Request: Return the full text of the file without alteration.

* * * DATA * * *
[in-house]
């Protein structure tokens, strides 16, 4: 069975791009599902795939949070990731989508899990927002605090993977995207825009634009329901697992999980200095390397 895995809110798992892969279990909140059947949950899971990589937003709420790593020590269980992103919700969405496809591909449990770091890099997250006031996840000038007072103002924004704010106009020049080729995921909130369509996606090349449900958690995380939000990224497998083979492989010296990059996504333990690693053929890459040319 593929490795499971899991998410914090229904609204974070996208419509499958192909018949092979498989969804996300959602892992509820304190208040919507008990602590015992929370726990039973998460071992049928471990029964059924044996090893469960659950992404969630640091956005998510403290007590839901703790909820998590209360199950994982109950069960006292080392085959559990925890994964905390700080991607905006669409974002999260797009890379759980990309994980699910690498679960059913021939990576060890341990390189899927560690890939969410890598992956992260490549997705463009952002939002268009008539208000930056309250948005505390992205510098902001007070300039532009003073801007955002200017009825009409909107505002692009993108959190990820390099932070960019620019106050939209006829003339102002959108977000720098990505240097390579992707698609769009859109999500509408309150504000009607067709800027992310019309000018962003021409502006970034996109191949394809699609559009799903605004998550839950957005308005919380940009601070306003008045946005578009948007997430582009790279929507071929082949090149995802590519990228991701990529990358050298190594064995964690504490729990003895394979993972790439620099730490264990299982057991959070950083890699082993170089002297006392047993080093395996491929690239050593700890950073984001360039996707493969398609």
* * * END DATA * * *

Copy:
[in-house]
């Protein structure tokens, strides 16, 4: 069975791009599902795939949070990731989508899990927002605090993977995207825009634009329901697992999980200095390397 895995809110798992892969279990909140059947949950899971990589937003709420790593020590269980992103919700969405496809591909449990770091890099997250006031996840000038007072103002924004704010106009020049080729995921909130369509996606090349449900958690995380939000990224497998083979492989010296990059996504333990690693053929890459040319 593929490795499971899991998410914090229904609204974070996208419509499958192909018949092979498989969804996300959602892992509820304190208040919507008990602590015992929370726990039973998460071992049928471990029964059924044996090893469960659950992404969630640091956005998510403290007590839901703790909820998590209360199950994982109950069960006292080392085959559990925890994964905390700080991607905006669409974002999260797009890379759980990309994980699910690498679960059913021939990576060890341990390189899927560690890939969410890598992956992260490549997705463009952002939002268009008539208000930056309250948005505390992205510098902001007070300039532009003073801007955002200017009825009409909107505002692009993108959190990820390099932070960019620019106050939209006829003339102002959108977000720098990505240097390579992707698609769009859109999500509408309150504000009607067709800027992310019309000018962003021409502006970034996109191949394809699609559009799903605004998550839950957005308005919380940009601070306003008045946005578009948007997430582009790279929507071929082949090149995802590519990228991701990529990358050298190594064995964690504490729990003895394979993972790439620099730490264990299982057991959070950083890699082993170089002297006392047993080093395996491929690239050593700890950073984001360039996707493969398609």